In this morning’s piece “No Love, but No Alternative” on Inside Higher Ed, Doug Lederman explores the seemingly conflicting mandate placed on accrediting bodies and the challenges of creating an alternative to replace the current system. In response, Excelsior College President John Ebersole, offered the following comment:
This is the first article I’ve seen that reflects an understanding of the dilemma faced by the accreditors. On one hand we have those who accuse these bodies of not being tough enough, while those who want easier access to Title IV money accuse them of being too tough, and anti-innovation. Seems like they might have it about right.
From viewpoint of someone who has gone through the accreditation review process multiple times, AND has led teams of reviewers at other institutions, along with representatives from the state in which the institution was located, I can assure those who want accreditors to be tougher, than there is a) nothing easy about the process, b) there IS a focus on proof of outcome (that has been in place for nearly a decade), and c) for the three regions where I have had experience (WASC, MSCHE and New England), there has been nothing but support for innovation. The greatest barrier to innovation is the U.S. Department of Education. While the political appointees talk a good game, the career civil servants often seem to be saying “over my dead body.” Online learning was accepted as a means of instructional delivery by WASC 20 YEARS before the Department recognized for Title IV purposes.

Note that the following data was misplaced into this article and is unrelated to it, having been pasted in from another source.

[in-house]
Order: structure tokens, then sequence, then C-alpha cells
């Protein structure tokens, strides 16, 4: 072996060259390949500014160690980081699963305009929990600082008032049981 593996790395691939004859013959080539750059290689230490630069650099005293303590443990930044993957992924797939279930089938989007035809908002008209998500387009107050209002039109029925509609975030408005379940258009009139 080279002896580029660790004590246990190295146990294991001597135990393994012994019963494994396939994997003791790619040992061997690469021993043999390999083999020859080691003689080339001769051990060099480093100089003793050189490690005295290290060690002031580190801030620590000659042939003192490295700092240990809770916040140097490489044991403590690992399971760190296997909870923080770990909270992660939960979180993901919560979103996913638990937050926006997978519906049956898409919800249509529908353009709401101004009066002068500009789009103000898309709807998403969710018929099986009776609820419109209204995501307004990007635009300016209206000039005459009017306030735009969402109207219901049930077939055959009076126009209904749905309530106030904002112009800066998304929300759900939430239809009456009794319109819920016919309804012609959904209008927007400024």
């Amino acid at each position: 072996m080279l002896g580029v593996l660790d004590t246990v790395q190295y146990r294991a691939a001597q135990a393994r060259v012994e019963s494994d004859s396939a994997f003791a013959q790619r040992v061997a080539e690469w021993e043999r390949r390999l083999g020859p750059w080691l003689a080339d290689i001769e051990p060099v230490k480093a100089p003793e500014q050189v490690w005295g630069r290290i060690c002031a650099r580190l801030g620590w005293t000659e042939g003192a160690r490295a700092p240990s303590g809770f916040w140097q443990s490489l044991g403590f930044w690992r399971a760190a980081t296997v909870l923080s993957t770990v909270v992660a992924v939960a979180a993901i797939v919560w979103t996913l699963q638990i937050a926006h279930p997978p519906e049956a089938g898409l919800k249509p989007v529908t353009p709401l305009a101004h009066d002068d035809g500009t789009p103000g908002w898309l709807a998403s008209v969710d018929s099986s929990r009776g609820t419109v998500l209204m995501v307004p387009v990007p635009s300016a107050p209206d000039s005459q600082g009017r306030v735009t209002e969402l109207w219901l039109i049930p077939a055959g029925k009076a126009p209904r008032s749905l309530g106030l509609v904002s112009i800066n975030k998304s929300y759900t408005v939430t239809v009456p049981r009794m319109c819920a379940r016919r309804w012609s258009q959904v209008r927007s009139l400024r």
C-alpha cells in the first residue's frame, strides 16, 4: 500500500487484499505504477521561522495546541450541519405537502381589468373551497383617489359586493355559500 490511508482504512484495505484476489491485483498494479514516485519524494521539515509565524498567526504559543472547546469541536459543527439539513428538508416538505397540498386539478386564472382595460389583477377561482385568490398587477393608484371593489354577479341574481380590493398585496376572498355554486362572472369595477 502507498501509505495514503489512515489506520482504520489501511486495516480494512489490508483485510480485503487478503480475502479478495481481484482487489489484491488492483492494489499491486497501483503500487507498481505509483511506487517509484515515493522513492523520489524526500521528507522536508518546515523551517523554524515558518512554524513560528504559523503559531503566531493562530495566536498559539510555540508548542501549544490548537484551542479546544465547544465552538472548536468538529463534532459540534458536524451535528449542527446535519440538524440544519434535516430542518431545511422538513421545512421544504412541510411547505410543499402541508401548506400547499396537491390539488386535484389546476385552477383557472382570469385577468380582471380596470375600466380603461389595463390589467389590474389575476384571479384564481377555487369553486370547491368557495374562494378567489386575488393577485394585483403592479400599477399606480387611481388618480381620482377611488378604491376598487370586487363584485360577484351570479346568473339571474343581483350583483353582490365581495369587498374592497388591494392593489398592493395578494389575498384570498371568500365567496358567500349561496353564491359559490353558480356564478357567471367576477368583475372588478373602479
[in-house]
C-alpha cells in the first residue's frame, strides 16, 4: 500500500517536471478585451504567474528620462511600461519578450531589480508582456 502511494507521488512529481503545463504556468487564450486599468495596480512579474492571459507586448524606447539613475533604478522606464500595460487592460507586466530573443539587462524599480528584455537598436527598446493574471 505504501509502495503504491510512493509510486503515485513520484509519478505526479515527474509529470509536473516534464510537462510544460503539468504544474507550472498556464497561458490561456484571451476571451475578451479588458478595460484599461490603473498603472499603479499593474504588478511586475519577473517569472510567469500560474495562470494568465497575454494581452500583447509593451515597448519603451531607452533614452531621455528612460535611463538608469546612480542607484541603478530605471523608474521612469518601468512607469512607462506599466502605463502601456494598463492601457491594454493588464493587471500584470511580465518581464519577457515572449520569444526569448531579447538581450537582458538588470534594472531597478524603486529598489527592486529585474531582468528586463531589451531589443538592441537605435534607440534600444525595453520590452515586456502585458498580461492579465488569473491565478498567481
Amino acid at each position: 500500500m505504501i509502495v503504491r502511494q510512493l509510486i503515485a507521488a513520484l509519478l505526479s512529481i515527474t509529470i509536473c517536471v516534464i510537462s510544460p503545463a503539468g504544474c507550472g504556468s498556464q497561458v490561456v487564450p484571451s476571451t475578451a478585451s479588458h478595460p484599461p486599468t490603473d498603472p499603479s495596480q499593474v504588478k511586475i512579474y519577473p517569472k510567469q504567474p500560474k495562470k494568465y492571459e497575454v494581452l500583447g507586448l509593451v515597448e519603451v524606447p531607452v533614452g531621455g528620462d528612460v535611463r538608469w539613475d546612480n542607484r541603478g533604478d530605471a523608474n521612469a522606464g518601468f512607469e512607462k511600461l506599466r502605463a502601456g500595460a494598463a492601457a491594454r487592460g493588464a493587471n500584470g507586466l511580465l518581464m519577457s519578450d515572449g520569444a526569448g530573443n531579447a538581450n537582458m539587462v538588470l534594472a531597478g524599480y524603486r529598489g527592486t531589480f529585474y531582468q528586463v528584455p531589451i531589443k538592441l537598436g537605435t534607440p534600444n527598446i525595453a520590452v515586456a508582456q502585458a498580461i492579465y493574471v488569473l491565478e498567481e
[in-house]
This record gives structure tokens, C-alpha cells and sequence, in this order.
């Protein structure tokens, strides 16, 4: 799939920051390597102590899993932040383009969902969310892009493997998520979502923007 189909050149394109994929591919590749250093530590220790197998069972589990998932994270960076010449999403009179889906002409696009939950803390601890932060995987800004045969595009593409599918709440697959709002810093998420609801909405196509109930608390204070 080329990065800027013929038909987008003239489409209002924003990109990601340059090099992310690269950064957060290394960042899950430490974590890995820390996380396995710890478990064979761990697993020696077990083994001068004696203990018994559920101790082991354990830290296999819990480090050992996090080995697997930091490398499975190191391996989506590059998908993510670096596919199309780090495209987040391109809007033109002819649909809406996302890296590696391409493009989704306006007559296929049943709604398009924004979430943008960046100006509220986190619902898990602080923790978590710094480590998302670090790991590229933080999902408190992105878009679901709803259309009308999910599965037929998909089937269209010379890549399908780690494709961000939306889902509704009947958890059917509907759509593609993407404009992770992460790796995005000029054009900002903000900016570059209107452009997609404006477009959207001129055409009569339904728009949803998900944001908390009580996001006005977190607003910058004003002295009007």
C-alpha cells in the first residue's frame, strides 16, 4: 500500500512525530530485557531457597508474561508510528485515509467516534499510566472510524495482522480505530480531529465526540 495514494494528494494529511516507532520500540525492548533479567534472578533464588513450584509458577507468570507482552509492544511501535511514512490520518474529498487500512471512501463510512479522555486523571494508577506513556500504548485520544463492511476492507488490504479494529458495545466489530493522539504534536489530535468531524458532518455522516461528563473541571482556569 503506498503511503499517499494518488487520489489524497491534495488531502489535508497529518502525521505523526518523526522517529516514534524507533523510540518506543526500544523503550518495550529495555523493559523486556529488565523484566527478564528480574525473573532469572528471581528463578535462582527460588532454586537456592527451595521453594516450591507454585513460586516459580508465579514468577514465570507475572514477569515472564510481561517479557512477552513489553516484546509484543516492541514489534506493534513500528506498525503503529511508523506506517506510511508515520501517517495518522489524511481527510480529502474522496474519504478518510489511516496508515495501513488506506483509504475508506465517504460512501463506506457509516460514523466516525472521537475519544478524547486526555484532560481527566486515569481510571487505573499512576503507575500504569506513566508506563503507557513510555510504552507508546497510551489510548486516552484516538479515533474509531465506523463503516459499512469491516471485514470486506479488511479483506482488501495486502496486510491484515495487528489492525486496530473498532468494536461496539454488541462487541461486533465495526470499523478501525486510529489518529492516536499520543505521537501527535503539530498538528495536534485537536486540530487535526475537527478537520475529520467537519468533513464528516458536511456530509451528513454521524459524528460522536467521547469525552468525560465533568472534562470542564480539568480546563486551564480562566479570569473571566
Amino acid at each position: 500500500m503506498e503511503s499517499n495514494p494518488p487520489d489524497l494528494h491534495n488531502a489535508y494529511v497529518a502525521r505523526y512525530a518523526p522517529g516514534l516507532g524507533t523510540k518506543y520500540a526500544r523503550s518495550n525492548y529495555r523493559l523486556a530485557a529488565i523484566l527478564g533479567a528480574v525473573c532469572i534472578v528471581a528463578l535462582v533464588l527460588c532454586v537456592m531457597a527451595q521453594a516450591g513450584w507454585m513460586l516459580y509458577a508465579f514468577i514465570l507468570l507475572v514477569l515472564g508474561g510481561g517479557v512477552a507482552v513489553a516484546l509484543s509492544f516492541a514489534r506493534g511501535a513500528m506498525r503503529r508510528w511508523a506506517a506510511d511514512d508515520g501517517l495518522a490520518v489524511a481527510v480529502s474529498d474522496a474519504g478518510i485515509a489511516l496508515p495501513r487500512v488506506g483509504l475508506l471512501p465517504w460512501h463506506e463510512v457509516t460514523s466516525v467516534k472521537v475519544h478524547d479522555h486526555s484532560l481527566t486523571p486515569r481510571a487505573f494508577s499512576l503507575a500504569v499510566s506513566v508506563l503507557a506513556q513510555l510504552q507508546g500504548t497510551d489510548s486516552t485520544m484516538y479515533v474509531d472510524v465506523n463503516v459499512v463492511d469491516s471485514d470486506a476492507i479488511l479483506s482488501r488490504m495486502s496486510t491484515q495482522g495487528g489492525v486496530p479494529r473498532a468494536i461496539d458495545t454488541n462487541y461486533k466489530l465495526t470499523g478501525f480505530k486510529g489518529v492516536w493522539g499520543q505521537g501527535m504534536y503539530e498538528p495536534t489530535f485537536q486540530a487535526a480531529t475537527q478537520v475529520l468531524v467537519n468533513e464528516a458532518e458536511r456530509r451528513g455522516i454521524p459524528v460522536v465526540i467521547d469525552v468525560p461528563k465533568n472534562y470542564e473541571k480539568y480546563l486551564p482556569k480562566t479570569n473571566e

What is it we want of accreditation, police powers to go after the proverbial bad actors, or a quality control body that can be trusted by institutions to help improve the quality of what they do? The two functions are not compatible.
As for the idea of allowing every state to decide for themselves what should be accredited is a recipe for truly killing innovation, as well as reducing access to the offerings of nationally serving institutions such as WGU and my own. We have just spent 10 YEARS getting the State Authorization Reciprocity Agreement (SARA) in place. I can’t begin to imagine how long it would take to have a similar agreement around accreditation.
I see no evidence of an unwillingness to change on the part of the regional accreditors. What I don’t see is any consensus around what it is that we want changed.
Read other posts in Education, Featured | Posted on September 1, 2015.